Up to whose standards?

| Niels Ten Oever

The society of the future will be built on the standards and technologies of today and tomorrow. This means that design choices of today can have serious ethical impacts in the future. This article examines approaches of integration human rights considerations in technical standards.

Atom Bomb There is a long history of scientists and engineers foregrounding the ethical aspects of their work, ranging from Einstein’s precautions about the atomic bomb to current day discussions about the lack of public availability of academic publications. But even where the impact of a new technology, such as a bomb, seems obvious – especially with hindsight – it hasn’t always been perceptible while the technology is still under development. In fact, only when the atomic bombs’ destructive power was unleashed on the world did physicists develop a culture of ethical responsibility towards research.

It’s been argued by cryptographer Phillip Rogaway that computer scientists and cryptographers are still only beginning to go down the path already travelled by physicists. To realize their impact on society, and to maintain, in light of this impact, a structured approach to assessing (in the best case even mitigating) effects of their research actions.

Somebody else’s problem? At this point some engineers might think: ‘but technology is neutral,’ or ‘is this really my job, can I not leave this to the lawyers?’

20th century historian of technology, Melvin Kranzberg, argued against such excuses. ‘Technology is neither good nor bad; nor is it neutral,’ is the first of Kranzberg’s laws of technology. It elegantly illustrates how technology in and of itself has no agency, but that it provides another ordering to reality, which in turn has a direct impact on people’s lives.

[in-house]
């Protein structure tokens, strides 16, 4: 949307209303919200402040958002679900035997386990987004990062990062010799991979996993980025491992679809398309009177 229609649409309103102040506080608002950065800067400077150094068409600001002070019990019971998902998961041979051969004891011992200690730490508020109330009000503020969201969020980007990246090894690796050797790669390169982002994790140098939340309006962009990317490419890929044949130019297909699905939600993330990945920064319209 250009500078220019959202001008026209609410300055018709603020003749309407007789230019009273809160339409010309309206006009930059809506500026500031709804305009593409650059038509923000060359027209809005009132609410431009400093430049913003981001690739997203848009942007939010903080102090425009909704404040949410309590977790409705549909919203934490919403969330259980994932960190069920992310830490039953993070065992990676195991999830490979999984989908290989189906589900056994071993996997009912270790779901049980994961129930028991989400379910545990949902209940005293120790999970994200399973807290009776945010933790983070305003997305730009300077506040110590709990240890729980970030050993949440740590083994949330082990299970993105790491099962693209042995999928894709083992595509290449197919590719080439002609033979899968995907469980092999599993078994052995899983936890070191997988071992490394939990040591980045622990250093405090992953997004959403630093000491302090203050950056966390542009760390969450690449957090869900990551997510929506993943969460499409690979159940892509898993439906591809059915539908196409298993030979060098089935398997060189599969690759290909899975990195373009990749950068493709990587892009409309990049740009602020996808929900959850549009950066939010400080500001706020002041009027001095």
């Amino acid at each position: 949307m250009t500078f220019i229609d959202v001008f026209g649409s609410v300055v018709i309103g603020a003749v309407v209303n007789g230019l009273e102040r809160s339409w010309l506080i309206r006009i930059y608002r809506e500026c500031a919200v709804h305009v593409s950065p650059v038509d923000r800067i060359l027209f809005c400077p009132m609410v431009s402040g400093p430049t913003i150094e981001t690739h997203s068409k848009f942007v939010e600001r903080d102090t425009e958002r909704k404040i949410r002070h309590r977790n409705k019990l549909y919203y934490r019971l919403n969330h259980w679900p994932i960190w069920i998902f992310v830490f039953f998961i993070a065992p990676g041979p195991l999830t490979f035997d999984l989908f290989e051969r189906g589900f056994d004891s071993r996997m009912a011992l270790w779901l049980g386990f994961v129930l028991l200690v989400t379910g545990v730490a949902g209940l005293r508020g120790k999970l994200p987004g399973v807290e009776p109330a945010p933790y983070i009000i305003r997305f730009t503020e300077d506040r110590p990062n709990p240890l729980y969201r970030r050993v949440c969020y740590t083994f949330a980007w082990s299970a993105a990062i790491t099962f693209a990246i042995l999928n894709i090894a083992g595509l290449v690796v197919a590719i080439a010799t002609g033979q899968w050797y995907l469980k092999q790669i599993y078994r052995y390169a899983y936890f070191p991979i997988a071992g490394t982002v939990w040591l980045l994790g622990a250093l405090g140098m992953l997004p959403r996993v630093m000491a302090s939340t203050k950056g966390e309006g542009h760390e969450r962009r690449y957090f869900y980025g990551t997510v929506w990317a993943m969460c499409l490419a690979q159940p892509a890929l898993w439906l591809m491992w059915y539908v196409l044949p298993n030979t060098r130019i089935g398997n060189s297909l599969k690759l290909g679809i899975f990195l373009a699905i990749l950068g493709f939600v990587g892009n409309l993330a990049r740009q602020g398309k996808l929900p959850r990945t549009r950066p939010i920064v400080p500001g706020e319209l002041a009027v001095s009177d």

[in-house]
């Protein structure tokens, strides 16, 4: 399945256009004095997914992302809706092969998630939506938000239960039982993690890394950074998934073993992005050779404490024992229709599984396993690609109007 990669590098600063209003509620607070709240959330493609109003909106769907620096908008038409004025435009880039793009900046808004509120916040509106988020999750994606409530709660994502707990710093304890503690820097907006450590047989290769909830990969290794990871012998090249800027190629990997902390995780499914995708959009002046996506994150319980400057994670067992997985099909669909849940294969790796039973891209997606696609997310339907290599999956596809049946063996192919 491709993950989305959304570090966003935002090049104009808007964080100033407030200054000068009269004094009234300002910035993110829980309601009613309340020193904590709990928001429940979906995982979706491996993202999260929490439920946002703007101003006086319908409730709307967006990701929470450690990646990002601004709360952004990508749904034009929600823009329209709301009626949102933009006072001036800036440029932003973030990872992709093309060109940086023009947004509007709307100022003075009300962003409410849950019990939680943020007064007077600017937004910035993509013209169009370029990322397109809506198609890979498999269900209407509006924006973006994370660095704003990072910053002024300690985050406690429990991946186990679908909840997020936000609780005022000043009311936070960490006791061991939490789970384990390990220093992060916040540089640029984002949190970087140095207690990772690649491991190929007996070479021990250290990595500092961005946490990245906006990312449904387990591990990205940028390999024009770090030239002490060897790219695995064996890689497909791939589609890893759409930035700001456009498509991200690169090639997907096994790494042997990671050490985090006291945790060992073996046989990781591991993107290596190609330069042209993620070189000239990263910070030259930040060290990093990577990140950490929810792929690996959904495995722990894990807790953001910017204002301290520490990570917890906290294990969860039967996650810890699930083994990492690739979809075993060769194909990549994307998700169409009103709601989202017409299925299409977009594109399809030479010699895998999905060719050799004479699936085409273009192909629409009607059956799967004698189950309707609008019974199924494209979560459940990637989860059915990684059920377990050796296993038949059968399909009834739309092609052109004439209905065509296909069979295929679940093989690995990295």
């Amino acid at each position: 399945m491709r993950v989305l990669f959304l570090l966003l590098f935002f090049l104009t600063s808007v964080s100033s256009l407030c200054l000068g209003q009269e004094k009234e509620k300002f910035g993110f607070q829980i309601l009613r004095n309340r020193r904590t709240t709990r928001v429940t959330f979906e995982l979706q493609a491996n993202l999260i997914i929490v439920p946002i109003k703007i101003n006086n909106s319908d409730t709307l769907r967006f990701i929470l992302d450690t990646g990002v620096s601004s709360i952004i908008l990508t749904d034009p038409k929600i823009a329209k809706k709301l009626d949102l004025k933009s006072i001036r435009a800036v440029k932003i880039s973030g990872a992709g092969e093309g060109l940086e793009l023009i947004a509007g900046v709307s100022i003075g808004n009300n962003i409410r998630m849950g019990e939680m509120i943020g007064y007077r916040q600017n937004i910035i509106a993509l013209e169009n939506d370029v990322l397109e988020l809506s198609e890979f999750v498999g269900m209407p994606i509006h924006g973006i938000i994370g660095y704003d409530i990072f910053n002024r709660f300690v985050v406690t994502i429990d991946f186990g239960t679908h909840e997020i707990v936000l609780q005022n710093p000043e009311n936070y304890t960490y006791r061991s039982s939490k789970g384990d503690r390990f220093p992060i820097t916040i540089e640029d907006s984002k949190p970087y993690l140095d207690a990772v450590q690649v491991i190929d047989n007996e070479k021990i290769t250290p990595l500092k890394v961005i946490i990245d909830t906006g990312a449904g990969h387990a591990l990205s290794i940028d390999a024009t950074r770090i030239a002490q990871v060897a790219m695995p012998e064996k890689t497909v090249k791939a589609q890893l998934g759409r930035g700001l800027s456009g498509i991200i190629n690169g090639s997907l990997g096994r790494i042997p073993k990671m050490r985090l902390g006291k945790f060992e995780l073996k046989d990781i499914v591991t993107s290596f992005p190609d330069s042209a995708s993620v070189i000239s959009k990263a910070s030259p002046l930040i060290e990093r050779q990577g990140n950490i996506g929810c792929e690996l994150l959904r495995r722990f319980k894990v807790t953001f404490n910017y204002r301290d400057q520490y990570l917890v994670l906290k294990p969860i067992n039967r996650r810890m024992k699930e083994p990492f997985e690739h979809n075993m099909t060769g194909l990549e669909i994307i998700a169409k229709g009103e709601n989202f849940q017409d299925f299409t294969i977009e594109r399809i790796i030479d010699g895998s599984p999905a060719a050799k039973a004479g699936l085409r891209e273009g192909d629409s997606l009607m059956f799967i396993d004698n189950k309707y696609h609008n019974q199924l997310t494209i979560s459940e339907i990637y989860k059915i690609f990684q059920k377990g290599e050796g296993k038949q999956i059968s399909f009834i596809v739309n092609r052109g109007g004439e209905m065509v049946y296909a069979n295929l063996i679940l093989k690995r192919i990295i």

Lawyers can perhaps assess the legality of certain technologies, or the contracts governing their sale or use, but similarly to security considerations, ethical or human rights implications cannot be left to lawyers alone. Modern communications technologies are often layered and part of an otherwise complex system. We need enlightened engineers, so let’s delve into the starting points of enlightenment.

Ethics? Rights? Impacts?

Human rights have a long history which culminated in 1947 in the Universal Declaration of Human Rights. The declaration in turn is codified in international human rights treatieswhere treaties focus on obligations for states.here were also a set of instruments developed in the 1970s to analyze the applicability of human rights to the private sector.

By the year 2000, the United Nations (UN) Global Compact and Corporate Social Responsibility emerged as guiding principles for human rights. In 2001,further iterations led to the adoption of UN Guiding Principles for Business and Human Rights. Today, these principles are a de facto authoritative global standard for holding the private sector accountable for their impacts on human rights.

Choosing human rights as the moral framework is aligned with international developments and adopts a language for morality and ethics which is immediately recognizable to consumers and private persons. It is the most straight-forward, tried and tested and recognized framework to use for assessment.

The question still remains: How this could be done in practice? Luckily, there are examples.

Routing it right

The Internet Engineering Task Force (IETF) makes standards for networking protocols, ensuring that our data packets can be efficiently passed from one device to the other. In its sister organization the Internet Research Task Force (IRTF) there has been ample discussion on the impacts of networking protocols on human rights.